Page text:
At Bamboo Forest Publishing in Orlando, Leonard Kinsey posts to YouTube each week to promote a 2011 publication, The Dark Side of Disney (youtube.com/darksidedisney). “Google Analytics data shows that these videos drive a significant amount of traffic to my site, and they also seem to drive sales,” says Kinsey, who sold more than 30,000 copies (print and digital) in the book’s first 15 months.

During the first month of the book’s second year, there were more than 20,500 views of the videos, and YouTube sent 310 viewers directly to darksideofdisney.com. That represented more than a third of the direct referrals to Bamboo Forest’s Website for the book, higher than the six-month average. In total that month, Kinsey sold 900 e-books and 136 paperbacks.

Specialty markets. Gift stores, craft shops, schools, and catalogs are all good examples of channels where backlist is a meaningless term. These retailers don’t care about pub date. They focus on whether a book will sell to their customers.

White Cloud’s Approaching the Qur’an: The Early Revelations has been used in 300,000 colleges, and Parenting Press is among the many publishers pursuing special education teachers, who constitute a market for its Self-Calming Cards, created in 2004.

At Martingale, there’s a national sales manager who works with Ingram and other major wholesalers as well as with JoAnn Fabrics, Michaels Stores, and other specialty retailers for both new and backlist titles. The dump bin in-store displays that the company makes available to specialty retail outlets include a cross-section of titles.

And some special market promotions include extra discounts. For example, Martingale’s twice-annual Stock Up Sale offers independent retailers as much as 55 percent off cover price on backlist titles vs. the 40 or 45 percent more typical in that market.

Co-op style promotion. Publishers also encourage independent bookstores and specialty retailers to promote backlist with rewards for displays and events. For instance, Martingale’s Samples Sell program offers retailers a free copy of a book that is featured in a display with a sample from the book. And Parenting Press offers a free copy of the picture book The Way I Feel to any store or library that displays the book and promotes the Fish Lips Face Photo Contest, which asks kids to imitate the face on the book cover.

Giveaways and discounts. Publishers are holding sales for backlist titles, sometimes using newer options such as the Kindle Select Program through Amazon.com, as well as giveaways and discounts. Will Aebi of Ibea Publishing in Salem, SC, released A Pius Wake in 2006 and reports: “Now that I have it on Amazon as a paperback and for the Kindle, I’m using the Kindle edition to reintroduce the title to the marketplace with a five-day giveaway. Then I use Amazon Author Central to show the cover of the book and the first few pages, to further encourage people to get the book or buy other titles.”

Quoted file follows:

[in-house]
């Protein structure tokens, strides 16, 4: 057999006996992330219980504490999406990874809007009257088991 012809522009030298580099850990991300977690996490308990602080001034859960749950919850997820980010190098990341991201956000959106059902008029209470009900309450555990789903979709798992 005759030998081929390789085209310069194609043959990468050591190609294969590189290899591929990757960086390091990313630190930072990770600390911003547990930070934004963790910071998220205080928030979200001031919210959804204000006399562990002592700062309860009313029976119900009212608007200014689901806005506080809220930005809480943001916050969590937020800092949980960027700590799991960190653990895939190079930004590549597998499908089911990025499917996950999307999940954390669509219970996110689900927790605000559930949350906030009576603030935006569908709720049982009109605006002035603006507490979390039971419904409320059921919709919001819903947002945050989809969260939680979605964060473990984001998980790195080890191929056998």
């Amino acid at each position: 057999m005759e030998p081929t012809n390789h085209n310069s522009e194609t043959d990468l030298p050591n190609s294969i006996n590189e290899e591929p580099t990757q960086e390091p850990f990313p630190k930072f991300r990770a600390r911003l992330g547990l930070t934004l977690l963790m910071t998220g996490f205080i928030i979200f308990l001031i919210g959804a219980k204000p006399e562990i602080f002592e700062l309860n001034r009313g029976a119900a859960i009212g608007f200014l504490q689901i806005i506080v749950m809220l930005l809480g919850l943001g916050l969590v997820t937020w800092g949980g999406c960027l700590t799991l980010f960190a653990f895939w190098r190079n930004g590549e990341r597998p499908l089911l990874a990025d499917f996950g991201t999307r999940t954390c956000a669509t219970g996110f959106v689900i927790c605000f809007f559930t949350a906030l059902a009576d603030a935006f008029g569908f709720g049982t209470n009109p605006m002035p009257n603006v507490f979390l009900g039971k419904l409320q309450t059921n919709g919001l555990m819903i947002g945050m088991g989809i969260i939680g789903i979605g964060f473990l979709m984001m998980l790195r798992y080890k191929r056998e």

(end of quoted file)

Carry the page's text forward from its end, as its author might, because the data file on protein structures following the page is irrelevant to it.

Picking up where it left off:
In the first four days of an autumn promotion on Kindle, 79 U.S. readers requested copies of A Pius Wake (compared to none in the previous six months); in the United Kingdom the giveaway count for the promotion was 70.

With more than 140 backlist titles, Bitingduck Press in Pasadena, CA, uses Facebook and Twitter to advertise such specials as the 99-cent deal on the e-book Writing Fiction and Poetry, which editor in chief Jay Nadeau says raised the sales from nothing to about 30 per month. Another promotion, for The Classic Star Trek Trivia Book, involved reissuing the backlist title in print in time for last summer’s Shore Leave 34 sci-fi convention, which resulted in more than 100 sales.

Promoting backlist through frontlist. Seattle self-publisher Trish Weenolsen, hard at work on the fourth in her Rubythroat Press series of American historical novels, which launched in 2009, notes the value of describing backlist titles in promotion for new titles, a tactic that costs nothing. “Every time I publish a new novel, all the others get featured in press releases, on the Website, and in the occasional book review,” she says, adding: “That’s one way to keep the backlist alive, publish another in the series!”

New editions of old titles also provide a PR opp. Parenting Press has used the publication of the board and Spanish editions of The Way I Feel to promote the 2000 original, and when a companion title, The Way I Act, was issued in 2011, the two hardbacks were offered as a package at a discount.

At Pardey Books, promotion of the new digital edition of Details of Classic Boat Construction clearly sparked new interest in the hardcover edition. “Interestingly, when we made this large-format title with more than 600 diagrams and photos available as an e-book, sales of the hardcover edition increased about 15 percent,” says Lin Pardey.

 

 

 


 

Linda Carlson (info@lindacarlson.com) writes for the Independent from Seattle, where she continues to promote her 2003 history from University of Washington Press, Company Towns of the Pacific Northwest.